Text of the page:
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inclinations of theirs. A human being comes into the world as an incredible mixture of hereditary factors, and among these are often conflicting traits that are very difficult to make work together. In the case of a person who acts out his natural affects and emotions too strongly, the shadow can also appear as a cold intellectual. It then embodies venomous judgments and evil thoughts that have been repressed. In brief, the shadow always represents the ego’s “other side” and embodies for the most part those character traits one most dislikes in other people. It would be relatively simple if the shadow could be made conscious by sincere efforts to gain insight into it and then incorporated into our lives. Often, however, attempts at insight are “useless,” that is, there is such strong passion and such an intense sense of compulsion connected with the shadow that reason’s efforts have no effect. Sometimes what may help is a bitter experience coming from the outside. In other words, a brick has to fall on our heads before we are able to “turn off” the shadow’s constant pushing. Either that, or it takes a heroic resolve, which can come about with the help of “the great man.” But we should not take the view that the intense drivenness of the shadow is always to be heroically sacrificed. For it is sometimes the case that the reason the shadow has become too powerful is that behind it, the great man within us, the Self, is pushing in the same direction. In such a case we do not know whether it is the Self or the shadow that is producing the inner pressure. Unfortunately, the unconscious is like a landscape in moonlight: all its contents are vague and melt into each other, and we can never know for sure where anything begins and ends. This is called contamination (interfusion) of the contents of the unconscious. When Jung called a certain aspect of the unconscious composition of the personality the shadow, he was referring to a part that was only relatively clearly defined; for often everything that the ego does not know about itself is mixed up with the shadow, even very valuable elements. For example, who could have said with categorical certainty that the Frenchman in the dream given above was a ne’er-do-well or a valuable bit of introversion? And the runaway horses of the previous dream—should they be allowed to run away or not? Whenever the dream itself is not clear on this point, it is the ego consciousness that must make the decision. When the shadow contains elements that are valuable for life, they should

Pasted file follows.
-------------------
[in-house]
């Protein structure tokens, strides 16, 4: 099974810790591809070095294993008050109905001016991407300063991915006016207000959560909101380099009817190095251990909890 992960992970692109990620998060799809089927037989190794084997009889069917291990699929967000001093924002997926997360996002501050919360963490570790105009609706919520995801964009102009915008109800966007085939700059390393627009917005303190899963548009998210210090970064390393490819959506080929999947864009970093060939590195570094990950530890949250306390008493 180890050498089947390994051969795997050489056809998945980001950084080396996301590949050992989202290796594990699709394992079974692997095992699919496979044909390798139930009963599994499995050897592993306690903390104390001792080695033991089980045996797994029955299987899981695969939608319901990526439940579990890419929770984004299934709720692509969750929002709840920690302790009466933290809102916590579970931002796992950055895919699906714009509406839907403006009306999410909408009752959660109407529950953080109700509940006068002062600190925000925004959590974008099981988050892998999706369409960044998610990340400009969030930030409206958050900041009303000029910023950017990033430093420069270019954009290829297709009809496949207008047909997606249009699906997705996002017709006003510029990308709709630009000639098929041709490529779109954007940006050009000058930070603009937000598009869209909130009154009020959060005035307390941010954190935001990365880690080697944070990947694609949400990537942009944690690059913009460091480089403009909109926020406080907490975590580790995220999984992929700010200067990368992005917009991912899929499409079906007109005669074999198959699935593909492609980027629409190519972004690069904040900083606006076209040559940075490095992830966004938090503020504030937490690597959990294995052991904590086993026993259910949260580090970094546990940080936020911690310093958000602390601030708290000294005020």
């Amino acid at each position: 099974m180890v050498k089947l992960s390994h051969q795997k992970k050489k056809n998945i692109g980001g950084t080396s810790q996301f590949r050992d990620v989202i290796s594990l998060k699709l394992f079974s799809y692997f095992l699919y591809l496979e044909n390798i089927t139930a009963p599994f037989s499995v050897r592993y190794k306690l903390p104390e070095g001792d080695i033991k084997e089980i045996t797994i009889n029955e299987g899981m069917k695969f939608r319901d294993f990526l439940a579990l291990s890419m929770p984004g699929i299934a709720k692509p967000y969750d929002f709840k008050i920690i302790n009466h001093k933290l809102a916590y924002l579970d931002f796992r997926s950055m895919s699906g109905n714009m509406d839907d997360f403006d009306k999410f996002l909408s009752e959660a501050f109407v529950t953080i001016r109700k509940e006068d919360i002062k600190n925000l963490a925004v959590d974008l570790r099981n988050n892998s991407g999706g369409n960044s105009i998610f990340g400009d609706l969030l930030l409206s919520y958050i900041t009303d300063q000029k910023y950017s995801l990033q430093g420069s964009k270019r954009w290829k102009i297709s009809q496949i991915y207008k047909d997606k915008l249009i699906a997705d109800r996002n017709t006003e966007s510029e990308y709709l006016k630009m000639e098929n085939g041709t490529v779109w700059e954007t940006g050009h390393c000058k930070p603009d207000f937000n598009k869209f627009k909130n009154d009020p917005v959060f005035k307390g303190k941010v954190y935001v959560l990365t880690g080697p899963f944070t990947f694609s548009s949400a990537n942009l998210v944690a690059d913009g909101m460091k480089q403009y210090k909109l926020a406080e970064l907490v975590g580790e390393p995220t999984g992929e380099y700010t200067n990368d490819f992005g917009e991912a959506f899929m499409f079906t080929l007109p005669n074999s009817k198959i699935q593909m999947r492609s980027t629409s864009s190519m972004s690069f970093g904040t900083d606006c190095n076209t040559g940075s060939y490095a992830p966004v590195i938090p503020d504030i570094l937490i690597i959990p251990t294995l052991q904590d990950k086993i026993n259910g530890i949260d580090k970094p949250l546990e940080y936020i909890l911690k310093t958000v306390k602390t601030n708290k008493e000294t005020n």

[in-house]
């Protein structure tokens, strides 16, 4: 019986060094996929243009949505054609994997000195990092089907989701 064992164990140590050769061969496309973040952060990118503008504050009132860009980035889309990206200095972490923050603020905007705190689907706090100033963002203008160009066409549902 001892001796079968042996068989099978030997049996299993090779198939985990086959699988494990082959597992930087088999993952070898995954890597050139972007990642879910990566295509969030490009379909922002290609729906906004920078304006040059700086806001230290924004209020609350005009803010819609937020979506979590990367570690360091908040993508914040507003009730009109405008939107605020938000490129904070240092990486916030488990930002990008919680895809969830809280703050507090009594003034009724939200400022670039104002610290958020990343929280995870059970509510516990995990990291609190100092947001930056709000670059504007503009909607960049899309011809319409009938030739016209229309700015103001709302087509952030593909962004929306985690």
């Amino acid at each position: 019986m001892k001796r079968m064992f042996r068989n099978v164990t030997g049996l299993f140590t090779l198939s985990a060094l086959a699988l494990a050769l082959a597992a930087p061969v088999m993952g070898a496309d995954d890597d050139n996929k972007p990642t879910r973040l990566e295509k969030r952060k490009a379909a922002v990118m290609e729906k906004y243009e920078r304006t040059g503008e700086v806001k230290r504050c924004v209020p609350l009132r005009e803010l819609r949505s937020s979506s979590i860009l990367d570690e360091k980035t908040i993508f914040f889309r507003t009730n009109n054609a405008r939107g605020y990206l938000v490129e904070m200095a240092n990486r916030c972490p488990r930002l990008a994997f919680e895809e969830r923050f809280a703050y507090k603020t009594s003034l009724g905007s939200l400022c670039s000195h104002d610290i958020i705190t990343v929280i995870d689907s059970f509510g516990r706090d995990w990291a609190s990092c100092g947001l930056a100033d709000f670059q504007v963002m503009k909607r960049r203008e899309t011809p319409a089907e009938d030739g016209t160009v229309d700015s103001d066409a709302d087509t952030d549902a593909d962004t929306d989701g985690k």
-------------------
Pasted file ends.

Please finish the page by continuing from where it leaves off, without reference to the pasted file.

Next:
Profile for Lewis Lafontaine

Marie - Louise Von Franz - Archetypal Dimensions of the Psyche -  

Marie - Louise Von Franz - Archetypal Dimensions of the Psyche -  

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